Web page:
UK asks tech giants to filter out ‘unverified’ accounts

The UK government has proposed that social media platforms allow users to hide posts and communications from accounts that do not have a verified owner.

The government’s internet safety measure, if passed, would require huge social networks like Facebook to allow users to screen out unverified identities.

The social network would decide how to verify a user’s identification.

The measure, according to Culture Secretary Nadine Dorries, will eliminate anonymous trolling.

If social networks fail to address harmful content, the government’s proposed internet safety legislation might result in a fine of 10% of their global revenue.

The bill also prohibits the distribution of so-called revenge porn, as well as human trafficking, internet extremism, and suicide promotion.

The Department for Digital, Culture, Media and Sport (DCMS) cited internet trolling as an example of racist abuse directed towards England’s Euro 2020 footballers.

While the proposed rule would not prevent people from creating anonymous accounts and abusing them, it would require social media platforms to allow users to “opt out” of seeing posts from unverified accounts.

The DCMS advised that social media platforms allow users to verify their identities by demonstrating that their profile photo is a true likeness, giving official identification, or tying their account to a registered mobile phone number.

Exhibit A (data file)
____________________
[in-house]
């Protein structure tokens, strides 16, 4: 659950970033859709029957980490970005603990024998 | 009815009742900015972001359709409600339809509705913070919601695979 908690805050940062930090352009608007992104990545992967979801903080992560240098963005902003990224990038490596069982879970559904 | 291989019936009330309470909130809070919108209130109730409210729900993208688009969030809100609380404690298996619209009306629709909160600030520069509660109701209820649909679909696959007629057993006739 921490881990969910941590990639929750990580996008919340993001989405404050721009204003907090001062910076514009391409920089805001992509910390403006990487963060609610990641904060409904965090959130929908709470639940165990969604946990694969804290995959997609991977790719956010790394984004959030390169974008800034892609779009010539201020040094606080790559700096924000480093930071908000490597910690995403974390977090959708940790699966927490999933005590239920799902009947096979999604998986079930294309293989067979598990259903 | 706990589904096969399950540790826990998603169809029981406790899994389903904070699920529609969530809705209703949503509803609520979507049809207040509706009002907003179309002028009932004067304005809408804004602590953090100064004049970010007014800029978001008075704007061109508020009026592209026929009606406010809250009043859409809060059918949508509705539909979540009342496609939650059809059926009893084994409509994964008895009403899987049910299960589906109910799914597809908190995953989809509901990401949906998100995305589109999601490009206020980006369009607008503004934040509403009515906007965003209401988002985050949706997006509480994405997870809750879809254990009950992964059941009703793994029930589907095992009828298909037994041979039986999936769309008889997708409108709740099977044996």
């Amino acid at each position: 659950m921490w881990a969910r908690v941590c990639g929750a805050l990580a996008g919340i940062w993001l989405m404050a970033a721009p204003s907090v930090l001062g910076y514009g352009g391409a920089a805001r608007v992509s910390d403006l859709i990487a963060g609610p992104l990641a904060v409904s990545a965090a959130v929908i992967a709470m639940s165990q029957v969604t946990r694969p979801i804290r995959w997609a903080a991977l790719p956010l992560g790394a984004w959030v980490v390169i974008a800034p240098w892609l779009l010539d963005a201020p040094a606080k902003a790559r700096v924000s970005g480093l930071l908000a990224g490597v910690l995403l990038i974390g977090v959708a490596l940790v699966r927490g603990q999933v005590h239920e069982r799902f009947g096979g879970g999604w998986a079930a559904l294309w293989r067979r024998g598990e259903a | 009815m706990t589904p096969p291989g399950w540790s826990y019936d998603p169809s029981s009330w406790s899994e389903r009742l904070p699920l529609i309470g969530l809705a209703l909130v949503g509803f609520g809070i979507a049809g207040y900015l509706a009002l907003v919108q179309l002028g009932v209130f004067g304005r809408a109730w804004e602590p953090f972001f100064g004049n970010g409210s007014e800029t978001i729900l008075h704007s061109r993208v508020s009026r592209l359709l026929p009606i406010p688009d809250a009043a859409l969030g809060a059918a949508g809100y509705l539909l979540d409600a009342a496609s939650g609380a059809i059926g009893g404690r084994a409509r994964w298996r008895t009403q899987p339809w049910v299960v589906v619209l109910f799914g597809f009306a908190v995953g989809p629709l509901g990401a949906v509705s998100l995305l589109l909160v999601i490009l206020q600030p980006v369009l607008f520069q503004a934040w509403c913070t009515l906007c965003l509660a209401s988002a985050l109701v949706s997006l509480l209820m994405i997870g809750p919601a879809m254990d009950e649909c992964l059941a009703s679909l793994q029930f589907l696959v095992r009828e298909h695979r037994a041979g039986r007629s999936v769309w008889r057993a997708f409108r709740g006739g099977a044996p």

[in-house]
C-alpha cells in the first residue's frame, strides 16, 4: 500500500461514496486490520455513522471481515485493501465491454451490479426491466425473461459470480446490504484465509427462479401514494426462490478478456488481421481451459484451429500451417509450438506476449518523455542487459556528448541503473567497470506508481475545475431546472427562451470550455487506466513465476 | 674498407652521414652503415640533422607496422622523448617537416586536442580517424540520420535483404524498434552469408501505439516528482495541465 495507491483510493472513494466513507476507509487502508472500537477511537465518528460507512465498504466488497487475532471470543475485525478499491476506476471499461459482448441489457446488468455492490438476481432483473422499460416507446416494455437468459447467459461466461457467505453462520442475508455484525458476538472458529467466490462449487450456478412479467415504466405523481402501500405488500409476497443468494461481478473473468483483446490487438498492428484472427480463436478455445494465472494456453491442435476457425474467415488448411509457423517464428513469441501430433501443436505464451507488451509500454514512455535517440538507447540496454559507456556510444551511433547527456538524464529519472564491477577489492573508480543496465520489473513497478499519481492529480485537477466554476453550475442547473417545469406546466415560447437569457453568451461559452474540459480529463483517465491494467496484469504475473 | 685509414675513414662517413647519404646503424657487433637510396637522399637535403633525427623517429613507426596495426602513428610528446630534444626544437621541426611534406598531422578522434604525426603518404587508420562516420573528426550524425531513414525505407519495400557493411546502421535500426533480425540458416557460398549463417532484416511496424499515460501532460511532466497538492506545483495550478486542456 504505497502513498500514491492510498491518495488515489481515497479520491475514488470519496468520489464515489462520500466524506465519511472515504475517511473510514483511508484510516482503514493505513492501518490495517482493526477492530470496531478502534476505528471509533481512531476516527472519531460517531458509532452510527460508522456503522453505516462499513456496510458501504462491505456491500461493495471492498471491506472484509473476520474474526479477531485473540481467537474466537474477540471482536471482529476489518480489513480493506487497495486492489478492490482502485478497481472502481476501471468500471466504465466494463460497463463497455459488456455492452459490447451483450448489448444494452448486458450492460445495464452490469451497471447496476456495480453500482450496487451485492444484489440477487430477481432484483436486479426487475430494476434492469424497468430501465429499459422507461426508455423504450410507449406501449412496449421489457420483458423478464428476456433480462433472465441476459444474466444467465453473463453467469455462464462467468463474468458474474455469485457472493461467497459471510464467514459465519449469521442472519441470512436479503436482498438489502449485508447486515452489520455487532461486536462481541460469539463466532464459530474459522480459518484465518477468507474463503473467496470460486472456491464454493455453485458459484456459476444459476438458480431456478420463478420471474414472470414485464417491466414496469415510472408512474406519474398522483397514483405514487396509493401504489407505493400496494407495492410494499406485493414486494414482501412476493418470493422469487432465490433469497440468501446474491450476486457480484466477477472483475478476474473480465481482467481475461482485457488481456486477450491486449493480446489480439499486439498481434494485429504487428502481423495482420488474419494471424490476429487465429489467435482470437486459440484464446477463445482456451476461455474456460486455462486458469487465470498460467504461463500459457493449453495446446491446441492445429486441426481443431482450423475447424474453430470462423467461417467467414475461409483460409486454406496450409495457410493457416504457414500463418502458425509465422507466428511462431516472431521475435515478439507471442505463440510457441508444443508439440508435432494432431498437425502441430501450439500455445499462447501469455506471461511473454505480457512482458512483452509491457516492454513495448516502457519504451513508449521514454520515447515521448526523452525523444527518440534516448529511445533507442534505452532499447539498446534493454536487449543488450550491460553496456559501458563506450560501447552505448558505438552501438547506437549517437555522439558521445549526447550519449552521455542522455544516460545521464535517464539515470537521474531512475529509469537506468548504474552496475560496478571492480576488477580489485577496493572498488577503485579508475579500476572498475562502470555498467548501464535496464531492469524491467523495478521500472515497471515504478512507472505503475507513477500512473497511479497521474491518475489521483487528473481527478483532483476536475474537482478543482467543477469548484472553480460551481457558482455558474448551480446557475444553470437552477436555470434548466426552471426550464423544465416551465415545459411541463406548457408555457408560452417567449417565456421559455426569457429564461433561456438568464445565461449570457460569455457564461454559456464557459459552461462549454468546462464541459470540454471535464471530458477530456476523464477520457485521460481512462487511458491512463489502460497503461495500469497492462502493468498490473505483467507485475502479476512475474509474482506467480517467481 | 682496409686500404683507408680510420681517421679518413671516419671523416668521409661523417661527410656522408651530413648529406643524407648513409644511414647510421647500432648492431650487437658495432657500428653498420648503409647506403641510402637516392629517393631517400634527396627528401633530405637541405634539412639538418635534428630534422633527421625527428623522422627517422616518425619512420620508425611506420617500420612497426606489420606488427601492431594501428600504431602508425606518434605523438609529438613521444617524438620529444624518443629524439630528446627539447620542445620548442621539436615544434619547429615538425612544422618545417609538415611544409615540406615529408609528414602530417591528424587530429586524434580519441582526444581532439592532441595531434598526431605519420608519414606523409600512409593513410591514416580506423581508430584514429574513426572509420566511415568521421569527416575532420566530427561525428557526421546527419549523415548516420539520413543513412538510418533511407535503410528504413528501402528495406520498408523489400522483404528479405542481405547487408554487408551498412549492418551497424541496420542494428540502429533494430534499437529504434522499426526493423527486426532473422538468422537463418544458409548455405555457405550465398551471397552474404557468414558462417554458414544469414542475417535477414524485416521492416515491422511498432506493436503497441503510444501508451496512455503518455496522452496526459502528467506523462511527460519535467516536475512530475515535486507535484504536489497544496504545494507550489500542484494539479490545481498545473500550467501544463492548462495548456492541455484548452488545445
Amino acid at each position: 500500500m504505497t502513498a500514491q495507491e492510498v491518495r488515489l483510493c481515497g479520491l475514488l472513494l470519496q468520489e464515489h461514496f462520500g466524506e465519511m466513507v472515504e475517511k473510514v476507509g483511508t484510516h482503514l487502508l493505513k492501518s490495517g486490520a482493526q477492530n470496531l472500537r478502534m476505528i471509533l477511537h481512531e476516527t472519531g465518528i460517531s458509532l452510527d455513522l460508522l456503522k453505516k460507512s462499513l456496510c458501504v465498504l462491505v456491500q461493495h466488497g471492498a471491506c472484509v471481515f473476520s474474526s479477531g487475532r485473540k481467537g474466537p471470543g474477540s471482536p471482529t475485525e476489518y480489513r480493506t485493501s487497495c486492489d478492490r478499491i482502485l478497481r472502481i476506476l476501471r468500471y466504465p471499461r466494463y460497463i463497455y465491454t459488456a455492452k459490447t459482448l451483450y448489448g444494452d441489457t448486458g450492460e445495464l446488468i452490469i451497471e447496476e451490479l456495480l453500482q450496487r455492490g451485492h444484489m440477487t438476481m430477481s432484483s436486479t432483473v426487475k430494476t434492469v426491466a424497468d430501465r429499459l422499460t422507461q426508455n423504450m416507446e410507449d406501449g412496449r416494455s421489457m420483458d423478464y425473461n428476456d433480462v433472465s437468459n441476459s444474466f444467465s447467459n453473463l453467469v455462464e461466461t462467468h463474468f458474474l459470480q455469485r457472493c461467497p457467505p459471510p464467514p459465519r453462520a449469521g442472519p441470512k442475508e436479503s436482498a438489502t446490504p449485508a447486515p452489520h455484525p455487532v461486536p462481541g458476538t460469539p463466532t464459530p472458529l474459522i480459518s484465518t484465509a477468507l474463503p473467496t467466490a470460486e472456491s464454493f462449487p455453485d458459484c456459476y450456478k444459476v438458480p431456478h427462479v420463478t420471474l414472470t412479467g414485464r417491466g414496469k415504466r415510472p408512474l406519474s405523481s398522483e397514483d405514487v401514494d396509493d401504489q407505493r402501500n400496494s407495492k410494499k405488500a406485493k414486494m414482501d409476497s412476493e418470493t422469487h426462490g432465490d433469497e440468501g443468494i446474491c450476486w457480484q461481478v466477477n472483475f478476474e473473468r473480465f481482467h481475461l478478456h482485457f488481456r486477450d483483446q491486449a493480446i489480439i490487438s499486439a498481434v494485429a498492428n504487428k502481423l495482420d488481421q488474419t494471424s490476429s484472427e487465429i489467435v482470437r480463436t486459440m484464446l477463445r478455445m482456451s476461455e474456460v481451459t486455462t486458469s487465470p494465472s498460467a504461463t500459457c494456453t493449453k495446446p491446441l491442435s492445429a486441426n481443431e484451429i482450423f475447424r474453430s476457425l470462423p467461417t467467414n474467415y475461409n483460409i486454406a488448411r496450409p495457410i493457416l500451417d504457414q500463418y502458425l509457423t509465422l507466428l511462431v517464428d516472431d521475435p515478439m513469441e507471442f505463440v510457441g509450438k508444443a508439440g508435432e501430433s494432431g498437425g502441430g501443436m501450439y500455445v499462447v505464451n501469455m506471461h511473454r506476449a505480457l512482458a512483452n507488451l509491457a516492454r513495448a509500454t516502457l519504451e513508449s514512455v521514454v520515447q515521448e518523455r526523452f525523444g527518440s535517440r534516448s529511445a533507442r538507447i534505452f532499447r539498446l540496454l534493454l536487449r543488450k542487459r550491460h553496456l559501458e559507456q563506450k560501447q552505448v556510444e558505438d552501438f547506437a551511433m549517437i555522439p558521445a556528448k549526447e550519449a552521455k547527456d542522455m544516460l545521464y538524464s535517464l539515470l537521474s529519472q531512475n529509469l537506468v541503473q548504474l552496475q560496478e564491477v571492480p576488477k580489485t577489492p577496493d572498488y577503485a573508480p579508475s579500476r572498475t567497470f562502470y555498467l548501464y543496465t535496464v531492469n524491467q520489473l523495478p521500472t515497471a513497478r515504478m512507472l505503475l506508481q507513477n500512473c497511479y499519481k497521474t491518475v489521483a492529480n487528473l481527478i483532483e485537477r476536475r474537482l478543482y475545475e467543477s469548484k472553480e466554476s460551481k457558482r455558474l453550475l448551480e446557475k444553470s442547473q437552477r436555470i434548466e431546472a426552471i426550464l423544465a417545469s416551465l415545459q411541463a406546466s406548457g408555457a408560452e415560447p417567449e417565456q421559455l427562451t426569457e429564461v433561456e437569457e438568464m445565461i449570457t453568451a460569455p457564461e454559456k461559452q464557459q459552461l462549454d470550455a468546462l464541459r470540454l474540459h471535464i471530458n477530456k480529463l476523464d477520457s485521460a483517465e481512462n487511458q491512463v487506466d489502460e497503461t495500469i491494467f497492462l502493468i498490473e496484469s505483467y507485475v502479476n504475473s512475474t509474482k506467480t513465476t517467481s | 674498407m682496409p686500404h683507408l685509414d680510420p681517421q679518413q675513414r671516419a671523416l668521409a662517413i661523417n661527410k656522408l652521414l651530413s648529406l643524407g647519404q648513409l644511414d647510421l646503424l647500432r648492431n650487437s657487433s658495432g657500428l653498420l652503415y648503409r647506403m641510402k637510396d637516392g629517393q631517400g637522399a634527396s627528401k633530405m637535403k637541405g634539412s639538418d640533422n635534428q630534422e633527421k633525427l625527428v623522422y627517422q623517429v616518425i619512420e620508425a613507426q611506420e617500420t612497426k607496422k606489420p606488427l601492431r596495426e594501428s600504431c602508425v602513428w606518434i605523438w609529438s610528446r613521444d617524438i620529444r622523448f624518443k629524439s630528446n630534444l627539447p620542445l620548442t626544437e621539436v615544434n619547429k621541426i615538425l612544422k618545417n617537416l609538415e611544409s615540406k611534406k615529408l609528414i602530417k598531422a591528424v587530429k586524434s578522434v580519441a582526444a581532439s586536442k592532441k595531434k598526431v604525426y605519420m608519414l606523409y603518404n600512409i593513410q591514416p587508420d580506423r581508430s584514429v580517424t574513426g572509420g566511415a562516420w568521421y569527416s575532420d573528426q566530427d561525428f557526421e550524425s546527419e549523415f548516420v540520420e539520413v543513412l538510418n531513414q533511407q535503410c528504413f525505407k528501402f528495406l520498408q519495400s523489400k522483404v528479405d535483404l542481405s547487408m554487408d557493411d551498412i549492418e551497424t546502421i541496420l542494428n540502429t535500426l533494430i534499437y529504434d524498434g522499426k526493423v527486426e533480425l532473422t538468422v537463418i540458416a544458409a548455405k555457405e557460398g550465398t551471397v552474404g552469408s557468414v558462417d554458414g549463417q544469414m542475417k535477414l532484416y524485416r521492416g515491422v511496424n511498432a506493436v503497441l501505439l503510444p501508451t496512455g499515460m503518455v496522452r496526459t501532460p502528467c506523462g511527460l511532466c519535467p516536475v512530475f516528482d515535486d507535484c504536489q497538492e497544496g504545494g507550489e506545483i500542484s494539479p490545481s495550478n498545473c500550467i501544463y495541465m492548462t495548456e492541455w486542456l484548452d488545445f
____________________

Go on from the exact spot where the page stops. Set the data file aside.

The social networks would be in charge of determining the specific technique of verification.

People create anonymous identities for a number of reasons, according to the DCMS, including whistleblowing, exploring their sexuality, and sharing their experience working in an authoritarian firm.

Users, on the other hand, should be given options to “manage who can interact with them,” according to the report.

Furthermore, social media platforms would be compelled to allow users to filter out “legal but harmful” content.

It said that promoting eating disorders and harmful vaccine misinformation was “toxic,” but that it didn’t go far enough to be considered a crime.

“People will now have more control over who can contact them and will be able to avoid the onslaught of hate sent their way by rogue algorithms,” Culture Secretary Nadine Dorries said.

Latest articles

EXPLAINED: The Labour party’s foreign policy in UK

David Lammy, Member of Parliament and Shadow Secretary of UK's State for Foreign, Commonwealth, and Development Affairs, provides an overview of Labour's proposal for...

Australian defence gets strong with new helicopters

To better equip the Australian Army, the Australian government has decided to purchase 40 UH-60M Black Hawk helicopters. According to the Head of Land Capability,...

OPINION: Australia’s road in preserving Indigenous languages

“With a multi-million dollar investment in language education, Australia has embraced the global movement to preserve Indigenous languages, which was launched last month in...

Mental health: Australia’s BMX program is running success among youth

Teenagers in South Australia are using BMX bikes as a form of stress reduction. Young people who had a difficult begining in life might be...

Related articles